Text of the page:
Another way to communicate on climate is to focus less on the negative consequences, such as the effects on the economy, healthcare, public infrastructure, community development, air and water quality, and job loss and instead highlight the societal gains that mitigating the crisis can bring.  
“We can also reframe it—that the clean energy transition is going to positively support these things and bring many different co-benefits.”

Leave ‘Em Laughing

Ballew says comedy can work to talk about climate because it’s authentic storytelling. Audiences can relate to how hard adaptation might be and feel a comic is on their side and it’s okay to fumble our way through it.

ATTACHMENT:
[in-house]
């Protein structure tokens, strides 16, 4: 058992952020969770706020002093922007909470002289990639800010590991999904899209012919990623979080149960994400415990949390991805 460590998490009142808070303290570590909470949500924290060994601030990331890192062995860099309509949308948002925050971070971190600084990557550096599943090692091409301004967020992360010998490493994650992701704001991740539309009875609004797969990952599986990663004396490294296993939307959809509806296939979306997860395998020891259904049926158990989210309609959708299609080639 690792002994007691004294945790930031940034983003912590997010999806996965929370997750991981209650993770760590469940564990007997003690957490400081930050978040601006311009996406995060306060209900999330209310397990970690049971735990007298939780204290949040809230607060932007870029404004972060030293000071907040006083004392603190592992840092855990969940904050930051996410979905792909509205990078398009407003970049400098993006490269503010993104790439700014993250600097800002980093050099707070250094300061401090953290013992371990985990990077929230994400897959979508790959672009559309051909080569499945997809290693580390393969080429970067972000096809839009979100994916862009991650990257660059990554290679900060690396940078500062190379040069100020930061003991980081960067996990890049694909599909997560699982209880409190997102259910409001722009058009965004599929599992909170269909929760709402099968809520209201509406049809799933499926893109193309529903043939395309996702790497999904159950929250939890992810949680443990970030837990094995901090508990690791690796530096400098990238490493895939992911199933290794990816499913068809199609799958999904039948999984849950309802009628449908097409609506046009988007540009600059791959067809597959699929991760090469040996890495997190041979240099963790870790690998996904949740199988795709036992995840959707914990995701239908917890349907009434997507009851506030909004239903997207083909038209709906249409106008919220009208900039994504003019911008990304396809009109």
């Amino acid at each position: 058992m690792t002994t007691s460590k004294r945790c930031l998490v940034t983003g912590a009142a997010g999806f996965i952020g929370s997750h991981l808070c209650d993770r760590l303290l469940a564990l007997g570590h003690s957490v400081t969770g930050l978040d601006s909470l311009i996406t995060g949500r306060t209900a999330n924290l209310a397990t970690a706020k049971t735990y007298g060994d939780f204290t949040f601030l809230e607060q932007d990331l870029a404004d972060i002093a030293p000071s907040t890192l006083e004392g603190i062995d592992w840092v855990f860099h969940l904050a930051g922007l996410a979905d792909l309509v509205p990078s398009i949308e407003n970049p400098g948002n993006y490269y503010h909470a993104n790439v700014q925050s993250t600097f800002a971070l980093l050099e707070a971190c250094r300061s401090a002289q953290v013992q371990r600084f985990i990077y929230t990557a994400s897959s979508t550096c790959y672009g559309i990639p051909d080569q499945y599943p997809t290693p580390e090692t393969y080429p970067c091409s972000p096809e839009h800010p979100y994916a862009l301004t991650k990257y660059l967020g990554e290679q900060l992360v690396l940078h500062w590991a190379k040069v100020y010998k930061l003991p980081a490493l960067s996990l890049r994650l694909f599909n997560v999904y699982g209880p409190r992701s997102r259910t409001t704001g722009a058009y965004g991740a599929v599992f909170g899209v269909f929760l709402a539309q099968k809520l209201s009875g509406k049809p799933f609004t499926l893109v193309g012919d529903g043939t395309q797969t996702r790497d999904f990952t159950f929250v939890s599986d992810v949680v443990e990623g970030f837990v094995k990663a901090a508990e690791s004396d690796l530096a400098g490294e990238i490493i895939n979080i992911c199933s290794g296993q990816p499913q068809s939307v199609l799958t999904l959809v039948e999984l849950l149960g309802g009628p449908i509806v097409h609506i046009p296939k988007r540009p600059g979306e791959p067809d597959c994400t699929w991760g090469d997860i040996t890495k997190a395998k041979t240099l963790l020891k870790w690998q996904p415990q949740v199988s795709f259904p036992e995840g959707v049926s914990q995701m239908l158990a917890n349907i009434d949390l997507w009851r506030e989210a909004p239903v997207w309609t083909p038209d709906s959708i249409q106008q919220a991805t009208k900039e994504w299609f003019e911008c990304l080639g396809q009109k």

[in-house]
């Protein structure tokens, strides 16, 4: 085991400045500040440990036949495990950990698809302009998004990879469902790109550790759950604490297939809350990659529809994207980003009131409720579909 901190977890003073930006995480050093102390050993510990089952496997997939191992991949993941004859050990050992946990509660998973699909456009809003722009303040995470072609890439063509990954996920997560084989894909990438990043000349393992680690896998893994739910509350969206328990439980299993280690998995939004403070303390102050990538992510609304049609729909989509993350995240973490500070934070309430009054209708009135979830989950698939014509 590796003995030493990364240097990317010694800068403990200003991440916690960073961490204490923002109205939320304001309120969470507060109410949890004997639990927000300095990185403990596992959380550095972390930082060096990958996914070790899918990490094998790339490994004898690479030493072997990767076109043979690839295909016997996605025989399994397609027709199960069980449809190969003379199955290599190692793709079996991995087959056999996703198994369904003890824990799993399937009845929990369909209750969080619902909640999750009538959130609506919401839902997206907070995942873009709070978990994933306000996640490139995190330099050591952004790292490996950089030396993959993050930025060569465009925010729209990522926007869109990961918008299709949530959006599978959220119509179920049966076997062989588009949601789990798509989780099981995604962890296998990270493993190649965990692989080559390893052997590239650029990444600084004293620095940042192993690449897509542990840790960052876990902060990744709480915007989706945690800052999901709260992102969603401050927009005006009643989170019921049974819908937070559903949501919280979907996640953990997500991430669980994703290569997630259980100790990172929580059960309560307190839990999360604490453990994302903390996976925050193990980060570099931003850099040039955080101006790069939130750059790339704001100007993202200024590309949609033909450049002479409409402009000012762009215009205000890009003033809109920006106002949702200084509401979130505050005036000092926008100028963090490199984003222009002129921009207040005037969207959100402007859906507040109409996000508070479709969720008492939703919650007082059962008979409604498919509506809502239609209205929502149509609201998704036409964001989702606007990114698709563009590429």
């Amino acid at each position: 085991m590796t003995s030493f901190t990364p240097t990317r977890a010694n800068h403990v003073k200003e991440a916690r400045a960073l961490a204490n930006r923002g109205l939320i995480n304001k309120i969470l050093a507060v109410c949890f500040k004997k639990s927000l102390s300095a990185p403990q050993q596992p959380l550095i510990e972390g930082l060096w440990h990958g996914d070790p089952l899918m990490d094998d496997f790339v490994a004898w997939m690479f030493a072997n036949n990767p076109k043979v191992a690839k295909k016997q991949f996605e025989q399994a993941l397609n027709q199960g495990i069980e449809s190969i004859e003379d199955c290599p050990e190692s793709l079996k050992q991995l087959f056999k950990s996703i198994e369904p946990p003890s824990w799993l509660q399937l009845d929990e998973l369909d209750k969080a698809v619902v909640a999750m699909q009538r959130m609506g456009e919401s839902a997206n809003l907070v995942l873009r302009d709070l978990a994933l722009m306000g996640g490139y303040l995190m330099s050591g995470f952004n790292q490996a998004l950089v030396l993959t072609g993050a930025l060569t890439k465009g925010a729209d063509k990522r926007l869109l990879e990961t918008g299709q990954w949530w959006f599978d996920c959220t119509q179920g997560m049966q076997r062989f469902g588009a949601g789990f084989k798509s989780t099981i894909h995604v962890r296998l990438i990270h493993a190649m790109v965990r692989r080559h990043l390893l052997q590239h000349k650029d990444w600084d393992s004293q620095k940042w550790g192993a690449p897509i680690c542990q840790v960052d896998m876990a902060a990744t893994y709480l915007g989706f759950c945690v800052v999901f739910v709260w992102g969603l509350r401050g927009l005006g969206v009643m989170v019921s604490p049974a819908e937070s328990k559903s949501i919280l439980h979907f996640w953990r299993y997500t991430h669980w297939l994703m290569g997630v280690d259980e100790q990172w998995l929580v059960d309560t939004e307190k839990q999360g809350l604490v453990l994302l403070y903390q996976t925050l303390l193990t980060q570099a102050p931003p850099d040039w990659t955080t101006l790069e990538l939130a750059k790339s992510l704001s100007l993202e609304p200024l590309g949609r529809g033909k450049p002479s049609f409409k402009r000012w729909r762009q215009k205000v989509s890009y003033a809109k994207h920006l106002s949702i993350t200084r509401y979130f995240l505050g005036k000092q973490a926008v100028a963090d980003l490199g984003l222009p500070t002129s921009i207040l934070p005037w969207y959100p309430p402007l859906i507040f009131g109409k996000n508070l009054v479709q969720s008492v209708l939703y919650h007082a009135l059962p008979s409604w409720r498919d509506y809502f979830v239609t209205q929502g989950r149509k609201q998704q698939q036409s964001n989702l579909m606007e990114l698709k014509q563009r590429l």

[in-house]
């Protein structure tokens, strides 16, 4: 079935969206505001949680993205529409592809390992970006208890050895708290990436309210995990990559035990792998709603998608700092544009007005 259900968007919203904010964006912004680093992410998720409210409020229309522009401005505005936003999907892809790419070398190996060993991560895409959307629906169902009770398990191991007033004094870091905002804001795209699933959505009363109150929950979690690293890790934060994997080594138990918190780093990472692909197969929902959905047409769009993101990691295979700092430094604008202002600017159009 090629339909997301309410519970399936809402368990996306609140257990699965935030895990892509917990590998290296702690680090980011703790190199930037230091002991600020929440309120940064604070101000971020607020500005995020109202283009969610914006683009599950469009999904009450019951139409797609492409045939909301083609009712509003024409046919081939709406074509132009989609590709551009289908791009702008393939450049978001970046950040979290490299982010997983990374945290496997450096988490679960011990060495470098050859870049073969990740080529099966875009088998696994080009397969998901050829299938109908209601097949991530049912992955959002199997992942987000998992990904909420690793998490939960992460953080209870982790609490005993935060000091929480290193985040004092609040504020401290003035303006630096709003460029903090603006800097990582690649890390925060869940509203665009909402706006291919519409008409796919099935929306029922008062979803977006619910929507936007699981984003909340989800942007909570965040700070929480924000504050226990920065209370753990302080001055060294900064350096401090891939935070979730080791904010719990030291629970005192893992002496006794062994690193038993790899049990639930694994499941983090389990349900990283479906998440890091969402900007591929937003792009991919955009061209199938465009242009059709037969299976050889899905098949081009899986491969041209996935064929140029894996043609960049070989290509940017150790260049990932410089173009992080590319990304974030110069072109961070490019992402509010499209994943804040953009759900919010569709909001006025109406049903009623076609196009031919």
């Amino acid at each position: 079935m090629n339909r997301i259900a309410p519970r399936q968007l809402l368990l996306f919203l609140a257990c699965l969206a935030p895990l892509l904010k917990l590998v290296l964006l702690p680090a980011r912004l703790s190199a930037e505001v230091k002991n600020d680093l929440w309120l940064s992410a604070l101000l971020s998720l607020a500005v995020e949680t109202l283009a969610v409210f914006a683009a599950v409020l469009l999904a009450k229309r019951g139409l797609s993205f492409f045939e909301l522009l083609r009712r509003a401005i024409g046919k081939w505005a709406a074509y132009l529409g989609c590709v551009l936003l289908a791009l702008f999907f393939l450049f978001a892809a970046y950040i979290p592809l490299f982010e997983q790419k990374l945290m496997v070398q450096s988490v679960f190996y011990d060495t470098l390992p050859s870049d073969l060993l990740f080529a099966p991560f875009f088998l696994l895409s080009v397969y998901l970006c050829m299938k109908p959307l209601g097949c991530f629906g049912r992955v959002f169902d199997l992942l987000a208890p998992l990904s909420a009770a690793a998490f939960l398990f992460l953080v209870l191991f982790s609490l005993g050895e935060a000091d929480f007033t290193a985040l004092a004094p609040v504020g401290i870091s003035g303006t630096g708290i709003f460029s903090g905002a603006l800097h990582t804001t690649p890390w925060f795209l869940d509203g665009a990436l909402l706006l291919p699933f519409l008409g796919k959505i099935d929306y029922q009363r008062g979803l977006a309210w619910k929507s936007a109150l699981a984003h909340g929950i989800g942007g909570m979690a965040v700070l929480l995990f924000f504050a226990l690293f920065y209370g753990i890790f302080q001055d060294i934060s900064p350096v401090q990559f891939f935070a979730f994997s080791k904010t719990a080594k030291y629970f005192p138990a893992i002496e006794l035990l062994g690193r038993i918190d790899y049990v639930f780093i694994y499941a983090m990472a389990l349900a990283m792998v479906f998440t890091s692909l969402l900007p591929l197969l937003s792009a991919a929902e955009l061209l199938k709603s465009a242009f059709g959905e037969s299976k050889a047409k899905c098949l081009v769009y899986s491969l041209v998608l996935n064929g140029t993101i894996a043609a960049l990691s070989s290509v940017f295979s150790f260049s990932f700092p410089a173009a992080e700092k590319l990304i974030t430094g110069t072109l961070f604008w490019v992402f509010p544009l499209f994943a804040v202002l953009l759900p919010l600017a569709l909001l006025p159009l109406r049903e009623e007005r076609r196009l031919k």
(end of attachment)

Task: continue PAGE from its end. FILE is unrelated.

Humor can—as it often does—be a way to point out the absurd. Nat Towsen, a comic who performed during the 2021 show (which was on Zoom because of the COVID pandemic), told a joke about hybrid vehicles, which for some people wasn’t a good enough solution since the cars aren’t all electric.  “My dad bought a hybrid car. Guys, I know that hybrids are not going to solve the climate crisis, but people get so weirdly furious that my dad is trying to kill the planet at four-fifths the speed that they are trying to.”

The organizers hope that comedy can foster more engagement and sustained action on climate. That could potentially ensure the joke isn’t on us. 💧